Brocard Bourgogne Kimmeridgien Chardonnay 2019
Pale yellow with silvery glints. Citrus aromas (pink grapefruit, orange, lemon), acacia honey. Notes of aniseed, citrus and white peach, A precise wine with pleasant roundness.
Drink as an aperitif or pair with a seafood platter, Comté cheese, goat's cheese salad, niçoise salad, or shellfish.
As a perfectionist, Jean-Marc Brocard naturally erected his purpose-built cellars in the centre of his vineyard to give the grapes his constant attention. Such dedication together with the best quality Chablis soil produce an exceptional wine with a typical mineral style. It is elegant and full of character. Jean-Marc Brocard’s boundless dedication to wine has borne fruit: the Brocard estate now comprises 80 hectares of vines, 65 of which are adjacent to the cellars.
Dive into the holiday season with great value French wines from Bourgogne! If you don’t know the term, Bourgogne is the locals’ preferred word for Burgundy to highlight its winemaking heritage and culture. This prestigious wine region is home to lesser-known yet expressive Village appellations, such as Mercurey and Saint Bris. Whether it’s a dinner with friends, a family gathering, or a gift for the wine buff in your life, Bourgogne, or Burgundy wine, is perfect for any end-of-the-year occasion. Shop Burgundy wines today!
A legendary wine region setting the benchmark for Pinot Noir and Chardonnay worldwide, Burgundy is a perennial favorite of many wine lovers. While the concept of ‘terroir’ reigns supreme here—soil type, elevation and angle of each slope—this is a region firmly rooted in tradition. Because of the Napoleonic Code requiring equal distribution of property and land among all heirs, vineyard ownership in Burgundy is extremely fragmented, with some growers responsible for just one or two rows of vines. This system has led to the predominance of the "negociant"—a merchant who purchases fruit from many different growers to vinify and bottle together.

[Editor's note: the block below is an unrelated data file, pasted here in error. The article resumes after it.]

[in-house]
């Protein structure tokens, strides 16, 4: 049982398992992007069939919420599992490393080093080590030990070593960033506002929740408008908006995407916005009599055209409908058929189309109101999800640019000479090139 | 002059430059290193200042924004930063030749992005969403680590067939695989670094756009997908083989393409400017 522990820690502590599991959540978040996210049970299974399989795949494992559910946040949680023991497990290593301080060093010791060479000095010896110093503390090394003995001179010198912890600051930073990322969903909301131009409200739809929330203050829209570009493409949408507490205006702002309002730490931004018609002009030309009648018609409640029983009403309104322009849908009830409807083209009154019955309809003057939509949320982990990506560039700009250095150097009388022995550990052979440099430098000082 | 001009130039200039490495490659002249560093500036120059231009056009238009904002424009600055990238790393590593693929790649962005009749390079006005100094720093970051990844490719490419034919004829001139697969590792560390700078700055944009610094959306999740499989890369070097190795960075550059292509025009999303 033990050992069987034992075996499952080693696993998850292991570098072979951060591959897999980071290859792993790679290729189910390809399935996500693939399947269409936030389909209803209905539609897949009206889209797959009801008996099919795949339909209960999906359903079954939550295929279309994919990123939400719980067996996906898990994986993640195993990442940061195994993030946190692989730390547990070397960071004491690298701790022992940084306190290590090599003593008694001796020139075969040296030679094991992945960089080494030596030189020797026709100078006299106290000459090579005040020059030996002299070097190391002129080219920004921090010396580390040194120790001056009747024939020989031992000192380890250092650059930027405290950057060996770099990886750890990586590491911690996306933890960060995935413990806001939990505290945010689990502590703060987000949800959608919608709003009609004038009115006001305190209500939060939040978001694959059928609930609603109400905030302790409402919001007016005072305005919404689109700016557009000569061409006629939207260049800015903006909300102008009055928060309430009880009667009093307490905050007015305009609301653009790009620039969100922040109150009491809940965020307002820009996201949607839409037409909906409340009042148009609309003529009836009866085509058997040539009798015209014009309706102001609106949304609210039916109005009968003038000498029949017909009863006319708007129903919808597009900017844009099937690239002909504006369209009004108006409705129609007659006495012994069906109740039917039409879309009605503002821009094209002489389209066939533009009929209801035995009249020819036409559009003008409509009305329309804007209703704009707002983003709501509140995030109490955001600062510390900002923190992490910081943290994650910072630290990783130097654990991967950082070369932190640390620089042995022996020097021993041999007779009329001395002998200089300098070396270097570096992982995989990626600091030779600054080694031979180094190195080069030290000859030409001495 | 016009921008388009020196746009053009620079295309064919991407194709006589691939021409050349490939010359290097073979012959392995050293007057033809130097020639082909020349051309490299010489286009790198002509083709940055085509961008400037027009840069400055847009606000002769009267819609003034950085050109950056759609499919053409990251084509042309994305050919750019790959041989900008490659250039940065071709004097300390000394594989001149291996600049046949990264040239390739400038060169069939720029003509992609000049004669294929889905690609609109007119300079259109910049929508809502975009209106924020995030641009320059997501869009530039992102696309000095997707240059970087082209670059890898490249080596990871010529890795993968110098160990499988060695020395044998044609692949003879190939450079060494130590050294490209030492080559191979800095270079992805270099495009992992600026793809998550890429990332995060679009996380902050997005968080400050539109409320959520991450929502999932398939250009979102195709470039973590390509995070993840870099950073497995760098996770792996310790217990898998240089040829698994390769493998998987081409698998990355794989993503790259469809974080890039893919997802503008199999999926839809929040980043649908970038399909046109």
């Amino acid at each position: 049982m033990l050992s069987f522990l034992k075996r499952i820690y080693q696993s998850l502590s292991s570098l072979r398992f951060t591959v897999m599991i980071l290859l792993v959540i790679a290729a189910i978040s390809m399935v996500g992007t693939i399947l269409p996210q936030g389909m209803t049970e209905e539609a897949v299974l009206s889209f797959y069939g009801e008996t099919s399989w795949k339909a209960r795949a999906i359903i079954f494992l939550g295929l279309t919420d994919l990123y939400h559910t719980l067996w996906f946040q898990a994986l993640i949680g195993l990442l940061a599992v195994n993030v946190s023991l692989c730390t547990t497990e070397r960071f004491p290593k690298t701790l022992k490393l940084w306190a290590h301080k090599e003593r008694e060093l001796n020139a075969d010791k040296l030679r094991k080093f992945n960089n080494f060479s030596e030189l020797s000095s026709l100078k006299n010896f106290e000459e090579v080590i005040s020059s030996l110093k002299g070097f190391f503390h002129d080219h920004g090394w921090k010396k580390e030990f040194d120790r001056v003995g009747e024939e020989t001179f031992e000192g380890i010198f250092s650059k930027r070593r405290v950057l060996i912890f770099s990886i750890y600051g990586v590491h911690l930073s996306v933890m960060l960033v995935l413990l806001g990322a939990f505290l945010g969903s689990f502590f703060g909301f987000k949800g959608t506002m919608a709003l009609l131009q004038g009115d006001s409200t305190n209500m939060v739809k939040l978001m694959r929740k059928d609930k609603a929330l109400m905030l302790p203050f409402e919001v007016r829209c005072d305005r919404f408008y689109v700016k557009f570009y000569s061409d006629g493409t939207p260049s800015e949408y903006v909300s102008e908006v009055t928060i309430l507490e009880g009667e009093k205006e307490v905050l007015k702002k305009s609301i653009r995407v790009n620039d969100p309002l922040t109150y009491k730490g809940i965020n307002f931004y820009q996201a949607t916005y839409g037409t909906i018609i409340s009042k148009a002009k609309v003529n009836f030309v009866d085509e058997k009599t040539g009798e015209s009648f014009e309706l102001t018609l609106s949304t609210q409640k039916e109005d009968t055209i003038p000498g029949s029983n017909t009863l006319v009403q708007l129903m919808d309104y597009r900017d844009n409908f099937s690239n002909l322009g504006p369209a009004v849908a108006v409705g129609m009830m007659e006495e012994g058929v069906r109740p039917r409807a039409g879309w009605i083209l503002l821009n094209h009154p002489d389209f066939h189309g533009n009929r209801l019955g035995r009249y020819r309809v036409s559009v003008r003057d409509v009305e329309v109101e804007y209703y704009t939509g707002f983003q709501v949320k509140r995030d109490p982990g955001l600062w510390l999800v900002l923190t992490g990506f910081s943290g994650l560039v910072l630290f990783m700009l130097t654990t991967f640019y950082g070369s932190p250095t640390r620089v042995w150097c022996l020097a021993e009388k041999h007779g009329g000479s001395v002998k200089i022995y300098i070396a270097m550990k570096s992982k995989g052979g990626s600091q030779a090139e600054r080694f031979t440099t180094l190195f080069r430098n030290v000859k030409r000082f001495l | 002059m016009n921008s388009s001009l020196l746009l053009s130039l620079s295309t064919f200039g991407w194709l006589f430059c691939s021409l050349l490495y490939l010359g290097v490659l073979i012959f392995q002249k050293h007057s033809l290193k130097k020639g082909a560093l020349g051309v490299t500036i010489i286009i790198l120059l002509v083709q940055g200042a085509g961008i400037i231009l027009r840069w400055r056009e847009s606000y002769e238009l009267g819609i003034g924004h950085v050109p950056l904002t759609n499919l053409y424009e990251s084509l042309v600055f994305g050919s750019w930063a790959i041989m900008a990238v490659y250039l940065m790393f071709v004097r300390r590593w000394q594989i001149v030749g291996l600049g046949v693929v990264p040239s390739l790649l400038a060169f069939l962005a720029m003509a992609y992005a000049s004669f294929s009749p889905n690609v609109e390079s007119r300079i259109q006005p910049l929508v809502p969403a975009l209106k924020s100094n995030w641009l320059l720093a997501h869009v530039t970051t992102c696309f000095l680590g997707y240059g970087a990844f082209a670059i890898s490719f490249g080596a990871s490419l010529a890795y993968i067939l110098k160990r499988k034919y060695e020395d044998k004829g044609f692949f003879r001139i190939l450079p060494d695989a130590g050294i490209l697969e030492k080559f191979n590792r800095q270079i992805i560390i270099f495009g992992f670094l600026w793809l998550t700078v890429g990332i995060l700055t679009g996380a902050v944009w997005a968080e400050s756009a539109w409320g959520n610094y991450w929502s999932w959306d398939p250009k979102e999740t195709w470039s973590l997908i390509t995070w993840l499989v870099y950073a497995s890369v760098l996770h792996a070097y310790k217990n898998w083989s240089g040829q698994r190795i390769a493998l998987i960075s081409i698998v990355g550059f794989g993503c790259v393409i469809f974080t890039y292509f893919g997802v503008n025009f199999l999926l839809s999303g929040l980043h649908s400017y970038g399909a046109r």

Burgundy’s cool, continental climate and Jurassic limestone soils are perfect for the production of elegant, savory and mineral-driven Chardonnay and Pinot Noir with plenty of acidity. Vintage variation is of particular importance for Burgundy wine, as weather conditions can be variable and unpredictable. In some years spring frost and hail must be overcome.
The Côte d’Or, a long and narrow escarpment, forms the heart of the region, split into the Côte de Nuits to the north and the Côte de Beaune to the south. The former is home to many of the world’s finest Pinot Noir wines, while Chardonnay plays a much more prominent role in the latter, though outstanding red and white Burgundy wines are produced throughout. Other key appellations include the Côte Chalonnaise, home to great value Pinot Noir and sparkling Crémant de Bourgogne. The Mâconnais produces soft and round, value-driven Chardonnay while Chablis, the northernmost region of Burgundy, is a paradise for any lover of bright, acid-driven and often age-worthy versions of the grape.
One of the most popular and versatile white wine grapes, Chardonnay offers a wide range of flavors and styles depending on where it is grown and how it is made. While it tends to flourish in most environments, Chardonnay from its Burgundian homeland produces some of the most remarkable and longest lived examples. California produces both oaky, buttery styles and leaner, European-inspired wines. Somm Secret—The Burgundian subregion of Chablis, while typically using older oak barrels, produces a bright style similar to the unoaked style. Anyone who doesn't like oaky Chardonnay would likely enjoy Chablis.